The recommendation from this study is:
It is strongly recommended that no mandate is issued on making all or most journal articles available free of charge after a six month embargo until both libraries and publishers have had time to understand the issues better and have together taken steps to explore alternatives to a fully open access publishing model which could be mutually attractive.Here is the simply question asked by this ALPSP study:
If the (majority of) content of research journals was freely available within 6 months of publication, would you continue to subscribe? Please give a separate answer for a) Scientific, Technical and Medical journals and b) Humanities, Arts and Social Sciences Journals if your library has holdings in both of these categories.Methodological critique:
- The response rate to this study was 26%. With any survey, there is always the possibility of response bias. In the case of a study like this conducted in an environment of contested advocacy for public access policy, the chances of response bias to a survey conducted of librarians by publishers' groups is likely to be above normal.
- A 2006 ALPSP survey which found that cancellations by librarians would likely be minimal even with IMMEDIATE free access would be minimal appears to be absent from the ALPSP website. Thanks to Mel DeSart for posting conclusions to this study on the SCHOLCOMM list. For example, even if 79% of content were freely available immediately on publication, only 10% of libraries surveyed indicated that they would consider cancelling the journals. That this study, conducted by the same association, which found very different results, was not cited and does not appear on the ALPSP website, strongly supports the idea that the study was biased - only the results supporting ALPSP's preferred conclusion are presented.
- The recommendation of this study implies that the only possible source of revenue for scholarly journals is subscriptions. Even for traditional journals, this has never been the only source of revenue. For many a society publisher, for example, a key source of revenue has been association memberships rather than subscriptions, and many societies and associations have traditionally subsidized their journals (while in other cases the journals subsidize the association). Advertising is another source of revenue. In many countries (such as Canada), scholarly journal publishing is not seen as a profit-making venture, and so enjoys government subsidies. Article processing fees to provide for open access is a growing potential revenue source. A growing number of libraries provide funds to cover article processing fees for open access. Why did the study not ask libraries if they have such a fund, or would consider developing one if there was a mandate for open access within 6 months? Why not mention that there are now more than 7,000 fully open access journals - including profitable commercial journals, and hundreds of society journals as noted by Suber & Sutton?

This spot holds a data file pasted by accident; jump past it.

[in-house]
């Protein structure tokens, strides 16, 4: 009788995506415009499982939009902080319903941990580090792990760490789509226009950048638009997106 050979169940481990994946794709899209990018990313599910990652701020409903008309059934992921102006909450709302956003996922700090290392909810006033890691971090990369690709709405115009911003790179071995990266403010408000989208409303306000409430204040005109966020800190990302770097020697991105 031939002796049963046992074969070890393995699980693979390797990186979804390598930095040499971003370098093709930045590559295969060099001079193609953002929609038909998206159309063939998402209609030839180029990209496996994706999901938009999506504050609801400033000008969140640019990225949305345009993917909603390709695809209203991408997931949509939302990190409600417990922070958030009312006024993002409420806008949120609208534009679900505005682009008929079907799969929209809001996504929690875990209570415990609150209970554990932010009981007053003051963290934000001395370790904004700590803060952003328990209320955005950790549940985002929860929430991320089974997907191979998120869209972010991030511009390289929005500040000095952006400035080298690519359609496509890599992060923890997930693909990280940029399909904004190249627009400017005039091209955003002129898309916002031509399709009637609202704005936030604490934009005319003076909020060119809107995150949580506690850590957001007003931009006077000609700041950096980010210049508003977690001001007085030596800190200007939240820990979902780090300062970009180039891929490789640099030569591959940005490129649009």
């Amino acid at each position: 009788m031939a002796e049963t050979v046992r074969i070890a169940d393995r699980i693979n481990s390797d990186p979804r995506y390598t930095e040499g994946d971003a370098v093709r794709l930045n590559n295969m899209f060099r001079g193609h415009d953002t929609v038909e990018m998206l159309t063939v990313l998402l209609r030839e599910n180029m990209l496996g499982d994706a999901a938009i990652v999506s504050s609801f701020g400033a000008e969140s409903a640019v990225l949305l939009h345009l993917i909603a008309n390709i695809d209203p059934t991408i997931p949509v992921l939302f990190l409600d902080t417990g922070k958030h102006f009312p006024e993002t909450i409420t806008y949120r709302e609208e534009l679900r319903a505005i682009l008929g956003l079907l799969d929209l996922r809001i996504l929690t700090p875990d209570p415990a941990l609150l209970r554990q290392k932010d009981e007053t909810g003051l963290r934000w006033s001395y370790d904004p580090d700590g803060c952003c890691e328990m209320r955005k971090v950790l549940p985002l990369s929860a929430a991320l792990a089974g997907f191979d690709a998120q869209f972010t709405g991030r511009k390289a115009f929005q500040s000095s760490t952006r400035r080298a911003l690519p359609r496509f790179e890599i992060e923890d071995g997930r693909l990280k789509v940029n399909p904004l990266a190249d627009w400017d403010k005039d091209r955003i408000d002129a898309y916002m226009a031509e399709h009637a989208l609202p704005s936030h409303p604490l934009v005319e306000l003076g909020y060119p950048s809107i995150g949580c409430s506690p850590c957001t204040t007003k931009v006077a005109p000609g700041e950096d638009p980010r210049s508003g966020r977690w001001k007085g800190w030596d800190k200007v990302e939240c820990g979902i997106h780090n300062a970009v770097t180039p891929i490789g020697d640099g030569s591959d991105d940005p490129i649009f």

- A key recommendation of this study is that "no mandate is issued on making all or most journal articles available free of charge after a six month embargo until both libraries and publishers have had time to understand the issues better and have together taken steps to explore alternatives to a fully open access publishing model which could be mutually attractive". This is puzzling. If the researchers think that libraries and publishers should work together (I agree), then why was was this a publisher-only study? Wouldn't a combined library / publisher / scholar study - like the PEER project - be a better approach? Further, this recommendation implies that the idea of libraries and publishers working together to make open access happen is a new one. As I've explained in a bit of detail in my previous post Society publishers: time to quit whining and make the leap to open access, these discussions have been going on for more than decade. Why not cite some of these discussions and related research, such as survey conducted by myself and other researchers across Canada to figure out how to help journals make the leap to open access? This is just one example!